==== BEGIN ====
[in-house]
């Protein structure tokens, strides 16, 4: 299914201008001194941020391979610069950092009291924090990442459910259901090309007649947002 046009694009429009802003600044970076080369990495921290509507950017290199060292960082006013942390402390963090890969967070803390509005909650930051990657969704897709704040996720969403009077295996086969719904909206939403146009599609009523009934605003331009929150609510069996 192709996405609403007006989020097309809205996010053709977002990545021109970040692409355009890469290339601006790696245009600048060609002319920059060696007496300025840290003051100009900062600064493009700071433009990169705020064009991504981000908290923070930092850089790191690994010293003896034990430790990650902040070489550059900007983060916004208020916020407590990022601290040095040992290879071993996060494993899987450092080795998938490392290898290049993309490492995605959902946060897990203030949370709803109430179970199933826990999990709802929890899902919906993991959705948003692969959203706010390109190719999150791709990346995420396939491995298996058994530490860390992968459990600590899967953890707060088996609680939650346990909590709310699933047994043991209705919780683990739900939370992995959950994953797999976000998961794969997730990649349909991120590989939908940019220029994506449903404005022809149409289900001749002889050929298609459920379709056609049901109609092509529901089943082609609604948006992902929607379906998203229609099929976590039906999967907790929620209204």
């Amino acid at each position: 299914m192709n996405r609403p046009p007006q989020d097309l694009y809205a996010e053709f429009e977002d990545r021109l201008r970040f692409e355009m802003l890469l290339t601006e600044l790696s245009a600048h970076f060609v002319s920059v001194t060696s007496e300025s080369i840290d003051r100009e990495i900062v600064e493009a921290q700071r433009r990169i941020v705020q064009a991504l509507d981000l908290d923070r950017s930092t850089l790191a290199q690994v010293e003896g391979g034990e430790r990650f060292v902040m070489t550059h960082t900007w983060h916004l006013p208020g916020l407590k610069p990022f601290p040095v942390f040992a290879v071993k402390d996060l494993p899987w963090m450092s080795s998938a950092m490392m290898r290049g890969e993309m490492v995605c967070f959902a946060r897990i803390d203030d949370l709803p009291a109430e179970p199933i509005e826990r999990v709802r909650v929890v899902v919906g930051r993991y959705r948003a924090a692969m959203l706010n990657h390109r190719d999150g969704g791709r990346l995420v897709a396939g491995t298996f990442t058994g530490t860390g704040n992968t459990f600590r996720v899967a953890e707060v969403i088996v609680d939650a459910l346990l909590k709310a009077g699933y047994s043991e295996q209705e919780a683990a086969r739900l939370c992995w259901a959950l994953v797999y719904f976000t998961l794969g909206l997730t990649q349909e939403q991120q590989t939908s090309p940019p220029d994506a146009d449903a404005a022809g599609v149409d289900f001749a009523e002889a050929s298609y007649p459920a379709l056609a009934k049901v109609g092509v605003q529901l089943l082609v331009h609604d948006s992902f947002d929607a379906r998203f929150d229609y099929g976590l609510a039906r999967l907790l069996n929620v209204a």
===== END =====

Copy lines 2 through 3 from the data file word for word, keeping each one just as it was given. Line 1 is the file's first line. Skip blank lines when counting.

């Protein structure tokens, strides 16, 4: 299914201008001194941020391979610069950092009291924090990442459910259901090309007649947002 046009694009429009802003600044970076080369990495921290509507950017290199060292960082006013942390402390963090890969967070803390509005909650930051990657969704897709704040996720969403009077295996086969719904909206939403146009599609009523009934605003331009929150609510069996 192709996405609403007006989020097309809205996010053709977002990545021109970040692409355009890469290339601006790696245009600048060609002319920059060696007496300025840290003051100009900062600064493009700071433009990169705020064009991504981000908290923070930092850089790191690994010293003896034990430790990650902040070489550059900007983060916004208020916020407590990022601290040095040992290879071993996060494993899987450092080795998938490392290898290049993309490492995605959902946060897990203030949370709803109430179970199933826990999990709802929890899902919906993991959705948003692969959203706010390109190719999150791709990346995420396939491995298996058994530490860390992968459990600590899967953890707060088996609680939650346990909590709310699933047994043991209705919780683990739900939370992995959950994953797999976000998961794969997730990649349909991120590989939908940019220029994506449903404005022809149409289900001749002889050929298609459920379709056609049901109609092509529901089943082609609604948006992902929607379906998203229609099929976590039906999967907790929620209204």
């Amino acid at each position: 299914m192709n996405r609403p046009p007006q989020d097309l694009y809205a996010e053709f429009e977002d990545r021109l201008r970040f692409e355009m802003l890469l290339t601006e600044l790696s245009a600048h970076f060609v002319s920059v001194t060696s007496e300025s080369i840290d003051r100009e990495i900062v600064e493009a921290q700071r433009r990169i941020v705020q064009a991504l509507d981000l908290d923070r950017s930092t850089l790191a290199q690994v010293e003896g391979g034990e430790r990650f060292v902040m070489t550059h960082t900007w983060h916004l006013p208020g916020l407590k610069p990022f601290p040095v942390f040992a290879v071993k402390d996060l494993p899987w963090m450092s080795s998938a950092m490392m290898r290049g890969e993309m490492v995605c967070f959902a946060r897990i803390d203030d949370l709803p009291a109430e179970p199933i509005e826990r999990v709802r909650v929890v899902v919906g930051r993991y959705r948003a924090a692969m959203l706010n990657h390109r190719d999150g969704g791709r990346l995420v897709a396939g491995t298996f990442t058994g530490t860390g704040n992968t459990f600590r996720v899967a953890e707060v969403i088996v609680d939650a459910l346990l909590k709310a009077g699933y047994s043991e295996q209705e919780a683990a086969r739900l939370c992995w259901a959950l994953v797999y719904f976000t998961l794969g909206l997730t990649q349909e939403q991120q590989t939908s090309p940019p220029d994506a146009d449903a404005a022809g599609v149409d289900f001749a009523e002889a050929s298609y007649p459920a379709l056609a009934k049901v109609g092509v605003q529901l089943l082609v331009h609604d948006s992902f947002d929607a379906r998203f929150d229609y099929g976590l609510a039906r999967l907790l069996n929620v209204a």